A potentially useful approach to determine if your message will be understood by your audience is to take advantage of The Up-Goer Five text editor to analyze the words in the message and identify those that may not be understood by the average worker.

The following test using the “Personal Communication Devices and Voicemail Policy” from SANS can be used as an example.15 This policy statement is consistent with the type of message that might be included in a company’s bring your own device (BYOD) statement—designed to instruct the layperson on the appropriateness of personal communications gear in the workplace. This policy is the kind of message that should be well understood by the entire working population and should be written at a reading level that is available to the majority of the population.

In this test, the following subsection of the policy was used:

Personal Communication Devices (PCDs) will be issued only to personnel with duties that require them to be in immediate and frequent contact when they are away from their normal work locations. For the purpose of this policy, PCDs are defined to include handheld wireless devices, cellular telephones, laptop wireless cards and pagers. Effective distribution of the various technological devices must be limited to persons for whom the productivity gained is appropriate in relation to the costs incurred.

Handheld wireless devices may be issued, for operational efficiency, to personnel who need to conduct immediate, critical business. These individuals generally are at the executive and management level. In addition to verbal contact, it is necessary that they have the capability to review and have documented responses to critical issues.16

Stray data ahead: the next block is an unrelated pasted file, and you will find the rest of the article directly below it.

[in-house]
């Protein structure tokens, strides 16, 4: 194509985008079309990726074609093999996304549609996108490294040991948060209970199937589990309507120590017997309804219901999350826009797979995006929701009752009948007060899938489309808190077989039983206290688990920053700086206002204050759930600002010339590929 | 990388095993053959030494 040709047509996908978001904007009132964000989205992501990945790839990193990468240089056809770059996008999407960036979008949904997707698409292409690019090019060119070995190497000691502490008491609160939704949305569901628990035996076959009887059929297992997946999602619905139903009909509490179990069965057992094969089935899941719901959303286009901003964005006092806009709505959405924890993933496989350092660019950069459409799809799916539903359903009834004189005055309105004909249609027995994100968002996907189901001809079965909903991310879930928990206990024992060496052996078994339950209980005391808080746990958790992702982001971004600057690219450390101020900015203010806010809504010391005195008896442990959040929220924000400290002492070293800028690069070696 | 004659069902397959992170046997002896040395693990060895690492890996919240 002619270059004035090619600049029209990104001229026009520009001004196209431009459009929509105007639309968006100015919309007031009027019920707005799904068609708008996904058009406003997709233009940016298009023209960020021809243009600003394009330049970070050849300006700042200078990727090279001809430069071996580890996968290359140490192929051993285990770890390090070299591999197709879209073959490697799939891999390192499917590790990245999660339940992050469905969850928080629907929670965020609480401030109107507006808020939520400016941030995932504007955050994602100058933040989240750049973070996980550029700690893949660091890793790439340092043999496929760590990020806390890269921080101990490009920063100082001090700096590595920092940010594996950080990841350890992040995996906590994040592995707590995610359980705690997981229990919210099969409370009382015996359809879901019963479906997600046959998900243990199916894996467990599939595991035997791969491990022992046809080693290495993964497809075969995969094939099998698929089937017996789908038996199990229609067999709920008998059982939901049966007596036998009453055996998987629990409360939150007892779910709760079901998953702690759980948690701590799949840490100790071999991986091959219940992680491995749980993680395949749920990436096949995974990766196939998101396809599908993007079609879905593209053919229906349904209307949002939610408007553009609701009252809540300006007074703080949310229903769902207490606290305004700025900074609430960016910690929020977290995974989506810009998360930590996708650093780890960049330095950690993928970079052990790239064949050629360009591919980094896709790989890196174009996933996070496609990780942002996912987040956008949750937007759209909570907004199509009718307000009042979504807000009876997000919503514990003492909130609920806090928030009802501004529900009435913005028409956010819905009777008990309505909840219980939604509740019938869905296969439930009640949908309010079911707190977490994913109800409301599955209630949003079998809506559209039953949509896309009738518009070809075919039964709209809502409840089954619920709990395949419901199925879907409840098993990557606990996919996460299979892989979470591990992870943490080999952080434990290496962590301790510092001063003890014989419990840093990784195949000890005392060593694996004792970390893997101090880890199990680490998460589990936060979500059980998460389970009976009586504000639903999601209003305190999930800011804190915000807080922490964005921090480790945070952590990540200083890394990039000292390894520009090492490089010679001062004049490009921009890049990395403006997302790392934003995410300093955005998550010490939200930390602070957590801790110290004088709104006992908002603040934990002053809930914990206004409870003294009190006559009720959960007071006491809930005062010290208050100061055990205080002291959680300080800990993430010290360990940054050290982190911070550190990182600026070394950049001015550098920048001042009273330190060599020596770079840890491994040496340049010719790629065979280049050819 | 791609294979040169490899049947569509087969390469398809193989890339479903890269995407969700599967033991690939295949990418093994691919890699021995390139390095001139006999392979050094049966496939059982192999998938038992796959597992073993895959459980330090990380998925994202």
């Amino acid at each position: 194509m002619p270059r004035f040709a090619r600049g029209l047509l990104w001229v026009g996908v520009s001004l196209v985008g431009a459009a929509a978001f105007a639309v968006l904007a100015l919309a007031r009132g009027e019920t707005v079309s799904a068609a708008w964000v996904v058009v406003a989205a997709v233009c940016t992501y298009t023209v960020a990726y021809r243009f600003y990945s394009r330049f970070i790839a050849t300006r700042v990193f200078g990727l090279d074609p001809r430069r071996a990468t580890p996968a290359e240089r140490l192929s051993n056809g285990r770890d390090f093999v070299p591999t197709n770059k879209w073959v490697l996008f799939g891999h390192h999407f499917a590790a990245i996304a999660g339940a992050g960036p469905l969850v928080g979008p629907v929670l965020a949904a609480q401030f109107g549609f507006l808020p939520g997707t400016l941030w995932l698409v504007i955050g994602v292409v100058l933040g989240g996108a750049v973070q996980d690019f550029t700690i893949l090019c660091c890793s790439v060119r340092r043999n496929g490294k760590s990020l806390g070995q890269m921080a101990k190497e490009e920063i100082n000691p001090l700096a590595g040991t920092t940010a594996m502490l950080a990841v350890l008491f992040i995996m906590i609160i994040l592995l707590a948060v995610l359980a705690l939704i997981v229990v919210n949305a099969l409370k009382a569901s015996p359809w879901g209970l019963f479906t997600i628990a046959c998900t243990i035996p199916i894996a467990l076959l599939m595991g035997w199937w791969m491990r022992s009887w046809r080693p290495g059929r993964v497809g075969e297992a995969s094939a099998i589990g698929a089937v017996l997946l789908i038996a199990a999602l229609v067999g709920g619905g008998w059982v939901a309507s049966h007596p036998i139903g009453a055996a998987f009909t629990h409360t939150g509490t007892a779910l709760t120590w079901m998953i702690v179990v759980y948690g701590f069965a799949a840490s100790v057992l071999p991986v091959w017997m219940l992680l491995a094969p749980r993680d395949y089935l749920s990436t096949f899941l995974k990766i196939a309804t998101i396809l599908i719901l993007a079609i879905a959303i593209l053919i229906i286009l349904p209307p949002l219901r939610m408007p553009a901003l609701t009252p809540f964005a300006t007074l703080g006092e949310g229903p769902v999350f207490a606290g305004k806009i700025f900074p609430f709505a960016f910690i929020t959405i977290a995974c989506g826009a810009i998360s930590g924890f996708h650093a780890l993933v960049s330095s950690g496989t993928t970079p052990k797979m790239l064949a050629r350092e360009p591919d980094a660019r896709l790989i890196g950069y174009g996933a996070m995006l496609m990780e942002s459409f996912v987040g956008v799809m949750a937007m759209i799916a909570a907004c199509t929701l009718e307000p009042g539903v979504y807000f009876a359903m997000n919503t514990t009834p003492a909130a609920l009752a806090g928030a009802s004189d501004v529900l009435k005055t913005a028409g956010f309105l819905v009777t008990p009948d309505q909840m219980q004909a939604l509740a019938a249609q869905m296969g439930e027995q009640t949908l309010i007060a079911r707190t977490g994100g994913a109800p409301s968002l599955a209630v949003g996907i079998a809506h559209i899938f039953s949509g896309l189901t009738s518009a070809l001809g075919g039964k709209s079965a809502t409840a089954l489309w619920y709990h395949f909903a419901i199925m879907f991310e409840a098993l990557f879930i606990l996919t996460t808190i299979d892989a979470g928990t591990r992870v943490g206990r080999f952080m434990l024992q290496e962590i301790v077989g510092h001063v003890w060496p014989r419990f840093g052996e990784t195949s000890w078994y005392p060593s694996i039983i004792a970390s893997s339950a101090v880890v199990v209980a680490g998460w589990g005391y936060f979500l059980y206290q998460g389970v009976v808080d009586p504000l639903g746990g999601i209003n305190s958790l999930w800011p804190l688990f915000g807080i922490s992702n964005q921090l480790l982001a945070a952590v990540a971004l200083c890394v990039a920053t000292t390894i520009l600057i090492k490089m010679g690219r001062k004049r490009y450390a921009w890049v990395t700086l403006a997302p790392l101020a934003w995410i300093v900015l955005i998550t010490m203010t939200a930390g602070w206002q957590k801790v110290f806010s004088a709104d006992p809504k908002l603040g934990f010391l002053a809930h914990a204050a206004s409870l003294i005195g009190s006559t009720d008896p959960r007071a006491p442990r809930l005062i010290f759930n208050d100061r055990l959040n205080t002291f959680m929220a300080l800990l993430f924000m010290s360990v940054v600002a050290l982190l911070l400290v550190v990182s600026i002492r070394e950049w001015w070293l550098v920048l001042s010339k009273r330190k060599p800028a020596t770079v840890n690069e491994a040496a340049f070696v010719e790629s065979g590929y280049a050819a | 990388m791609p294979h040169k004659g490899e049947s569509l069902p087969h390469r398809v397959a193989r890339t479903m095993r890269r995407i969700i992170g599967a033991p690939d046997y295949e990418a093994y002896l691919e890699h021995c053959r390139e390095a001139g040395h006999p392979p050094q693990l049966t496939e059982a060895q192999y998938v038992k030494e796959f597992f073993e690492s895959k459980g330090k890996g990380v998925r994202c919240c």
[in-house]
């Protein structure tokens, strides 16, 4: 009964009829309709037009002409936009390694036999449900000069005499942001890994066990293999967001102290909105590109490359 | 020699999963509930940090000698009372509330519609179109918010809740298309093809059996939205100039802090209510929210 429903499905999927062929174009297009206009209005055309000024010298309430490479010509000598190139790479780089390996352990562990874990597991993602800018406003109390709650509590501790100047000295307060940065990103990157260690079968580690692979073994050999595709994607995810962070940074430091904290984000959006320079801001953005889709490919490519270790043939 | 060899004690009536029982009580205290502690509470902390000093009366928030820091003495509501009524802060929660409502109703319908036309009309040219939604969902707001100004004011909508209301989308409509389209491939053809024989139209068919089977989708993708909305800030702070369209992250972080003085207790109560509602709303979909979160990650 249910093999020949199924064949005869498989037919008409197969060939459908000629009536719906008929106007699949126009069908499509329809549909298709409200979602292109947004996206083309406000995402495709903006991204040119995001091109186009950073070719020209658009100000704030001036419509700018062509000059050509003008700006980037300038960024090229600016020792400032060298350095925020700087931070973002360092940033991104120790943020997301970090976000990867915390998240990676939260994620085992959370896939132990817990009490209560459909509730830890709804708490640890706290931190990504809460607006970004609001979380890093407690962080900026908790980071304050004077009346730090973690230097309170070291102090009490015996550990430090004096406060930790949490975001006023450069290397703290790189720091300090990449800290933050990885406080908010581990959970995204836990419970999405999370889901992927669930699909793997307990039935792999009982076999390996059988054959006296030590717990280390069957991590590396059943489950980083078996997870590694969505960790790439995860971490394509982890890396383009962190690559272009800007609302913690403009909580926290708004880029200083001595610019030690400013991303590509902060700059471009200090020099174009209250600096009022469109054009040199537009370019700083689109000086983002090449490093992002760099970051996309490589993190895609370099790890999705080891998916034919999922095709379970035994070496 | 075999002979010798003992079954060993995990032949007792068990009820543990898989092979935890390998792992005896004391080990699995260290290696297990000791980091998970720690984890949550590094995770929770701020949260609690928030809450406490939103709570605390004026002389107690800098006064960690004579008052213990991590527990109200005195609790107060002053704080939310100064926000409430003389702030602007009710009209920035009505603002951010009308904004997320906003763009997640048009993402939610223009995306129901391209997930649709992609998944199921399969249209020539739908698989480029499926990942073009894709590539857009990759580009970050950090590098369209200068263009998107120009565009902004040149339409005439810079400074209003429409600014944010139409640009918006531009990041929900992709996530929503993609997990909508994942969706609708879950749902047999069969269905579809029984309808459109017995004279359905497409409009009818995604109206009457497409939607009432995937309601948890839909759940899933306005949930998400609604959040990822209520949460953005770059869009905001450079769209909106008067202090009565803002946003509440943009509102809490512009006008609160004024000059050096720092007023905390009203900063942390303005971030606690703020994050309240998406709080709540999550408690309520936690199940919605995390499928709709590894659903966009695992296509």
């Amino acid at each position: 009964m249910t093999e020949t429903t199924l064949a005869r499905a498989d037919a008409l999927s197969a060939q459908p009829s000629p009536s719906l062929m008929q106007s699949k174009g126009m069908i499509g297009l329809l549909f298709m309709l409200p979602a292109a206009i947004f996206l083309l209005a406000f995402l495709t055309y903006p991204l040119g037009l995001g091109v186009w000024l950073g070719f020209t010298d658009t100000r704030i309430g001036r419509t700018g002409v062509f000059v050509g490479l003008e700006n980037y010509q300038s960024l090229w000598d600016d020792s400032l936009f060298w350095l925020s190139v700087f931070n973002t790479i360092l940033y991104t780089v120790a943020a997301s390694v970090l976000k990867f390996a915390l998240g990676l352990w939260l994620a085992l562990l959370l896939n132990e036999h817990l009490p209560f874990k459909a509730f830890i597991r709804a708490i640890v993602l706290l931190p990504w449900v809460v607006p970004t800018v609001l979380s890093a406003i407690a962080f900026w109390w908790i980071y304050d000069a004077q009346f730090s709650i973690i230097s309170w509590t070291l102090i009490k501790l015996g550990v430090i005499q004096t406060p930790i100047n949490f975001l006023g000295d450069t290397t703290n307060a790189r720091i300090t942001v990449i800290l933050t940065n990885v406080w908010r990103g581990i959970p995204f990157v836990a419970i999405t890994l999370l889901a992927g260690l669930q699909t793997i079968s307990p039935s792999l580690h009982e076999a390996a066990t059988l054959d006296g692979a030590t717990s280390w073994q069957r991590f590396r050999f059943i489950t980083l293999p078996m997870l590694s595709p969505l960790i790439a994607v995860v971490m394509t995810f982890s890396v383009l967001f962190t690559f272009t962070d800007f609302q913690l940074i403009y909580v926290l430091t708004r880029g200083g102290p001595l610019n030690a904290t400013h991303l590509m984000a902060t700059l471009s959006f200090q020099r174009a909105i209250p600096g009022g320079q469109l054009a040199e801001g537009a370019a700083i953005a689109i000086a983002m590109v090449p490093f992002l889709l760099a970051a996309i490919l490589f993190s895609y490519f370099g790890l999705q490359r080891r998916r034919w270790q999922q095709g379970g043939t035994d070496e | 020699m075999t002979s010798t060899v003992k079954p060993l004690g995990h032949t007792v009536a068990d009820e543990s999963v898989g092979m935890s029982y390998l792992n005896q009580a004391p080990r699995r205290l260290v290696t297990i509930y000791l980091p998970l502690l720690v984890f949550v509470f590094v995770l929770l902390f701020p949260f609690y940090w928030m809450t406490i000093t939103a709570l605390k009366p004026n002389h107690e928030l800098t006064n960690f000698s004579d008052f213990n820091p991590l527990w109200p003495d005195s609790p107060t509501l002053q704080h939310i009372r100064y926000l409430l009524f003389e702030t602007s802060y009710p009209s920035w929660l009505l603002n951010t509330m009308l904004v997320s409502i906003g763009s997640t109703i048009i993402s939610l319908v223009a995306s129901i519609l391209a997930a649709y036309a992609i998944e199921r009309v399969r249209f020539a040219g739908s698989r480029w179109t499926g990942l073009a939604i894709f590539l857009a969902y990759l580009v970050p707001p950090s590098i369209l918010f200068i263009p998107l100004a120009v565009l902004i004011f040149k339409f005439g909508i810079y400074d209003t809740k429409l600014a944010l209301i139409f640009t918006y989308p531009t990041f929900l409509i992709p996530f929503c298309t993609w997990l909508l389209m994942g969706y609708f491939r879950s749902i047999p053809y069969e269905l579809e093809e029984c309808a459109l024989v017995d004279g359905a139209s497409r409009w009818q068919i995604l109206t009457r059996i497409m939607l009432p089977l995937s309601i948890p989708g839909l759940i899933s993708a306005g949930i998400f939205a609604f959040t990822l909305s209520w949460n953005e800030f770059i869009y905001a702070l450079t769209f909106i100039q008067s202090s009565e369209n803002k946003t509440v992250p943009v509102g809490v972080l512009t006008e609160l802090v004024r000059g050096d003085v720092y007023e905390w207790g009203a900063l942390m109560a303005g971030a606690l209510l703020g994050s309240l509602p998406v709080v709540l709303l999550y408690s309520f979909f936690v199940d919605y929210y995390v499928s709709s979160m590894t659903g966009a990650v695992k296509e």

The policy text used in the test contained 134 words in total, including one acronym used twice. Of that set of words, 64 (48 percent) were not listed in the top 1,000 frequently used words list.

The research from NCHEMS showed that three-fourths of US workers have only a high-school education. Based on that research, it can be concluded from this test that 48 percent of the SANS policy would not be readily understood by 75 percent of the typical US workforce.17

Using another example, the Microsoft Support web site includes instructional text titled “Description of the Automatic-updates Feature in Windows.”18 This text is intended to be understood by the average computer user with no assumed technical knowledge. Microsoft designed the text to inform the user on the process to correctly configure the Windows operating system to install security updates. Without this configuration, “herd immunity”19 against hackers and malicious code cannot be achieved. More specifically, an incorrectly configured system will fail to protect an individual user against significant malicious attacks from the untrusted Internet. This is a very important message to deliver to a large population—one with widely varying understanding of technology and advanced threats.